LAMB: You write, page 949 -- by the way what's this thing cost, 30 bucks?
McCULLOUGH: Yes.
LAMB: Except at discount stores where you can save 10 bucks.
McCULLOUGH: In the wintertime you can put it in your trunk and weight down the back of your car on an icy day.
LAMB: Do you have any projections at all as to how many of these are going to sell?
McCULLOUGH: Well, no, but it's ...
LAMB: How many copies are out there now?
McCULLOUGH: Over 200,000.
LAMB: Is it a Book of the Month Club selection?
McCULLOUGH: Oh, yes, it's a Book of the Month Club selection. It's the number one best seller, as we talk at least, in Washington, number three on the New York Times list. It's just unheard of that this would happen to a book of this kind. This is the season of light beach reading, supposedly. But I really feel that the book is designed, was written specifically as a return to an America that was ours not so long ago. Not out of nostalgia, but because this was real and this is who we are, and we must be reminded of who we are. We must be reminded of the tough times we've been through. That wonderful line of Churchill's: "We didn't come this far because we're made of sugar candy." When you see what he as an individual and what we as a country have accomplished, what we've built what we've stood for, and I think that if he reminds us of anything, it's the strength and the vitality and the common sense of the democratic process, lower case "d."
LAMB: When you travel around and you appear on the talk shows, call-in shows and all that, what are the things that people ask you the most about this book?
McCULLOUGH: At the moment, it's about Ross Perot. And the question is often, "Doesn't Ross Perot remind you of Harry Truman?" What interests me about that question is the underlying wish that I will say yes. They want me to say, "Yes, Ross Perot is another Harry Truman," because I feel that we miss, we are hungry for the kind of authenticity that Truman represented. We've had it with what Truman would have called the hooey of politics -- the creation of candidates and personality persona by ghost writers, spin doctors, Madison Avenue experts and so forth.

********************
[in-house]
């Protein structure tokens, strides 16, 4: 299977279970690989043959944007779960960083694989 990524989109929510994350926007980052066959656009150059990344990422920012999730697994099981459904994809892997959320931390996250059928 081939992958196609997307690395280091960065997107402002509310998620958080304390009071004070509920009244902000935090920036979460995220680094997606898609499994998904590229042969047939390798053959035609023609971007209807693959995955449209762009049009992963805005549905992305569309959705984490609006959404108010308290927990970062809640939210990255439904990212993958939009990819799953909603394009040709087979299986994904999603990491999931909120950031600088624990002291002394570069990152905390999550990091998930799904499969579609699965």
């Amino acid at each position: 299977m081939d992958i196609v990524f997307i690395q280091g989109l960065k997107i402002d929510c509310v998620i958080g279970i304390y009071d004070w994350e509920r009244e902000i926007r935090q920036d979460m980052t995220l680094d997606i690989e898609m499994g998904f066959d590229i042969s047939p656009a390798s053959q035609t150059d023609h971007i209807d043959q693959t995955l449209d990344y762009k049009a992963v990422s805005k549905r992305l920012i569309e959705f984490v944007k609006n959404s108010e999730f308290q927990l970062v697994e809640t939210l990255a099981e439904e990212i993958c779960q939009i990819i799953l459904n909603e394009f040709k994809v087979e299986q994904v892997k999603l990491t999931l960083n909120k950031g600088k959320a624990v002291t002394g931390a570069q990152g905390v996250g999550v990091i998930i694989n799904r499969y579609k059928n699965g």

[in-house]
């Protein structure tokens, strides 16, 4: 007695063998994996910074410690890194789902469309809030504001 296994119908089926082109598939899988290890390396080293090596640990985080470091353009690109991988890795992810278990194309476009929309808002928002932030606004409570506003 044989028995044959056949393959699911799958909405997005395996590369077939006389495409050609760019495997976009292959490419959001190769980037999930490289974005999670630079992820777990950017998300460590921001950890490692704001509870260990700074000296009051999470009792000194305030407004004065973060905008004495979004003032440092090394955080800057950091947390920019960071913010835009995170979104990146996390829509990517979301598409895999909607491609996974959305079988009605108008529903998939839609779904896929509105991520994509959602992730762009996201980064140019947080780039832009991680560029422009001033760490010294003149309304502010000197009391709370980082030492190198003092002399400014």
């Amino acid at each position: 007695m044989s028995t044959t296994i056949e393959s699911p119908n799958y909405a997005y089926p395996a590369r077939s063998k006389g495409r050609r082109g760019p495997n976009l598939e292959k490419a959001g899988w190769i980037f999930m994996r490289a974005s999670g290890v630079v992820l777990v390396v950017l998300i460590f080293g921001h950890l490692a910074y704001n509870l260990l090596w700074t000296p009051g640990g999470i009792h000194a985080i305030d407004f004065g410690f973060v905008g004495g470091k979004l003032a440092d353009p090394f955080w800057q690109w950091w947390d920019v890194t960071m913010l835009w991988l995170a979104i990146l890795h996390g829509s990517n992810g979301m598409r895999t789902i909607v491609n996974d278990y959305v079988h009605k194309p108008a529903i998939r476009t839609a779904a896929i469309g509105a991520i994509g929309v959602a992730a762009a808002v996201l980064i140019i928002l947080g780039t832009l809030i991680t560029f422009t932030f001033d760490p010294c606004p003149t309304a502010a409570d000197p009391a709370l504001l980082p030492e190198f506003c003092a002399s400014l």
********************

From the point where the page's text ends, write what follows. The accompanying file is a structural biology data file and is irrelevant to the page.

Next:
When Truman went out in '48, which in many ways is the ultimate expression of what he represents, and campaigned across the country in the so-called "whistle stop campaign," stopping the train at all the little towns along the way for 22,000 miles, brutal -- physically a shattering experience for lots of people who were on the train with him who are still alive and remember it vividly -- he spoke to the people directly. He spoke spontaneously. He spoke complete sentences, and I think his Latin teachers would have been very proud of him.

You read those speeches today and you think, wouldn't it be wonderful, wouldn't it be reassuring if someone were as direct with us as that man was every day, five, six, 15 times a day at these little stops? Talking about problems, talking about solutions, talking about where he stood, and never whining, never blaming other people, never blaming his star so to speak, and dogged, dogged determination and the conviction that he was going to win, which was shared by nobody. None of the experts, none of the pollsters, none of the professional politicians thought he had a chance.
LAMB: In the last chapter, I was starting to ask about page 949. I'm going to jump to another thing because we're running out of time. You write a lot about near the end of his life, trying to reconcile with General Eisenhower. There's one incident where you say they spent an hour together in a room near the end. What was that about? Do you remember?
McCULLOUGH: Yes, both General Eisenhower and former President Truman came to Washington for John Kennedy's funeral. They spent an hour together at Blair House, and they made up. They reconciled their differences.
LAMB: Was that meeting that actually went on between the two of them ever written anywhere?
McCULLOUGH: It's not known exactly what was said. But it's been written about before, but not the way it is here. I think that it's important to understand that Truman made up with everybody that he'd ever had a fight with. He was a very forgiving person. His temper was hot, but it blew over fairly fast with a few exceptions. He only person he never had a reconciliation with was General MacArthur. But even there, he did send MacArthur birthday greetings on occasion, but they went unanswered. But he made up with President Nixon. He made up with Paul Hume, the music critic for Washington Post who hadn't liked Margaret Truman's singing.
LAMB: Is he still alive by the way?
McCULLOUGH: Paul Hume. Yes.
LAMB: Did you talk to him?
McCULLOUGH: No, because, I gather he's writing a book about all that experience himself, so he was not willing to talk.
LAMB: One other instance that was interesting was when President Truman was riding in the car with General Eisenhower and -- I don't know if you can remember who was there -- blurted out to General Eisenhower and he was President at the time, "You can be President. I'd support you as President."
McCULLOUGH: Oh, yes. He tried twice to get Eisenhower to run for the Presidency as a Democrat.
LAMB: To take his job?